Breast Cancer on Rise in Elderly Women

Breast Cancer on Rise in Elderly Women

October is Breast Cancer Awareness Month. Almost one-half of the newly diagnosed breast cancers occur in women older than 65 years. … Elderly women with breast cancer are thus considered under diagnosed and undertreated, and this adversely affects their overall survival. Most women who die of breast cancer are much more frequently older than 65 years of age.

Breast cancer is the most common form of cancer found in elderly women. A woman has a one-in-eight chance of developing breast cancer over her lifetime, according to the National Cancer Institute. The older a woman is, the more likely it is she will be diagnosed with the disease. On average and across all races, there is about a 9 percent chance that a 60-year-old woman develops breast cancer over her next 20 years.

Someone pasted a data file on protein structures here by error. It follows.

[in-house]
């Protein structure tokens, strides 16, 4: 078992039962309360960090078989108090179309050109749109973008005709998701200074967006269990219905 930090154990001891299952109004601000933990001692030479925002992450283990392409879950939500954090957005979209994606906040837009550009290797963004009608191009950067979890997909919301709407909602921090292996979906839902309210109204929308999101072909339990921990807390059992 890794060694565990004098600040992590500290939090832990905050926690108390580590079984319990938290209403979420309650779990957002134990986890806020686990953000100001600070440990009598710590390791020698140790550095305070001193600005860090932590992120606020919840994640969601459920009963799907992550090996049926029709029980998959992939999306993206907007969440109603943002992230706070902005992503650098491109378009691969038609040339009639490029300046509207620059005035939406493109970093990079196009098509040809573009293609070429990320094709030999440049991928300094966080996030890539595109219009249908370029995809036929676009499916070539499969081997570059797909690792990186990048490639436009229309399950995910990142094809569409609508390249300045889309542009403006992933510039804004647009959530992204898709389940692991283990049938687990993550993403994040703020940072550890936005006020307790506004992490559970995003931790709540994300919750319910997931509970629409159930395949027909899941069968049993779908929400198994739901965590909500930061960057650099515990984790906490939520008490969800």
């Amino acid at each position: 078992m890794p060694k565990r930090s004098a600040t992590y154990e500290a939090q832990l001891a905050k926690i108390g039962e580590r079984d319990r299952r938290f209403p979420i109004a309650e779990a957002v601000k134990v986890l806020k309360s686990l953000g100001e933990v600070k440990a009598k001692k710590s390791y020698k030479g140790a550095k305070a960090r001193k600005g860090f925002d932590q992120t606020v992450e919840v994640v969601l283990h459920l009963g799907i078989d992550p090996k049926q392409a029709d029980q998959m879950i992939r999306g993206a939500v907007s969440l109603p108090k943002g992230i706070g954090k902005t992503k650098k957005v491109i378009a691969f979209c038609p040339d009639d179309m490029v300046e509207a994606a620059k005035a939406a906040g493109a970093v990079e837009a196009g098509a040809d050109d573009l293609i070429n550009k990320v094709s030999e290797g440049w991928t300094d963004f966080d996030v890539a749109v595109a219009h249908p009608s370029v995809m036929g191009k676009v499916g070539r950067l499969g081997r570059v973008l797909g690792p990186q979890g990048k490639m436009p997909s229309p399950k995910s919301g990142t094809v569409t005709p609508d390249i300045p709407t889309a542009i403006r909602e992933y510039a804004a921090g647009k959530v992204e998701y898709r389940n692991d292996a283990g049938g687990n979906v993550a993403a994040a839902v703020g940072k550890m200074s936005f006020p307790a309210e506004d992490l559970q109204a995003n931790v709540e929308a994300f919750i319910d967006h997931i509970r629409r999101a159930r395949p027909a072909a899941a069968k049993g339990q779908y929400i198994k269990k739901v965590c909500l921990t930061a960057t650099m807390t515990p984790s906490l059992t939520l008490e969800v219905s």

Nearly 275,000 new cases of breast cancer are diagnosed every year, with more than three million survivors of the disease living at any given time, according to the American Cancer Society. About half of the newly diagnosed breast cancer cases come from women over the age of 60, and another 20 percent come from women over 70 years old. At age 80, the chances of you developing breast cancer over the rest of your life begin to decrease, according to Harvard Medical School.

Lack of information is just one of several issues surrounding breast cancer in seniors. An obligation as routine as visiting the doctor can prove challenging if the patient is uneducated, poor, homeless, disabled, cannot drive or does not have anyone to take her to the appointment. This is quite significant with cancer treatment, as the patient must make six-to-eight weeks of daily trips to the hospital for radiation therapies. 

Unfortunately, women over 65 who are diagnosed with early onset breast cancer are more likely to pass away due to the disease. Women in that same age group are more likely to have the cancer recur, as well. More than 40,000 women die from breast cancer every year.

It’s vital that women—and their loved ones—know the warning signs, causes, and different types of breast cancer, as well as how and when to get tested, and how it can be treated and prevented.

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